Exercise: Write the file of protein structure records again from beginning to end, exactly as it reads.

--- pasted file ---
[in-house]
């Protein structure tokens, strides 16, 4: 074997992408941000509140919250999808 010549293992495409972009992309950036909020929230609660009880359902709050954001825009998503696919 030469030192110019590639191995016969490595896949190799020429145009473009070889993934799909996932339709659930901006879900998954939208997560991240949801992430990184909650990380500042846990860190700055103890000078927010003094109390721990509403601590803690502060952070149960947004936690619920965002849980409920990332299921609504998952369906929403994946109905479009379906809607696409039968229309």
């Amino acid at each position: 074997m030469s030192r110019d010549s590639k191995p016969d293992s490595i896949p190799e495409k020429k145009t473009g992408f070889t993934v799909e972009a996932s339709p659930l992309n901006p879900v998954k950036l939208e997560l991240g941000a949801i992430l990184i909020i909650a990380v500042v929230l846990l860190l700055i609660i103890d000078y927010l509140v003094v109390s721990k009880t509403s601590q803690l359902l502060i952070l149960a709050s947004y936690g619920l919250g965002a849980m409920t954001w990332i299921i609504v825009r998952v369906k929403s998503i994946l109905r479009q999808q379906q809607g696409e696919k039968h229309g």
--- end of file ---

[in-house]
């Protein structure tokens, strides 16, 4: 074997992408941000509140919250999808 010549293992495409972009992309950036909020929230609660009880359902709050954001825009998503696919 030469030192110019590639191995016969490595896949190799020429145009473009070889993934799909996932339709659930901006879900998954939208997560991240949801992430990184909650990380500042846990860190700055103890000078927010003094109390721990509403601590803690502060952070149960947004936690619920965002849980409920990332299921609504998952369906929403994946109905479009379906809607696409039968229309």
């Amino acid at each position: 074997m030469s030192r110019d010549s590639k191995p016969d293992s490595i896949p190799e495409k020429k145009t473009g992408f070889t993934v799909e972009a996932s339709p659930l992309n901006p879900v998954k950036l939208e997560l991240g941000a949801i992430l990184i909020i909650a990380v500042v929230l846990l860190l700055i609660i103890d000078y927010l509140v003094v109390s721990k009880t509403s601590q803690l359902l502060i952070l149960a709050s947004y936690g619920l919250g965002a849980m409920t954001w990332i299921i609504v825009r998952v369906k929403s998503i994946l109905r479009q999808q379906q809607g696409e696919k039968h229309g």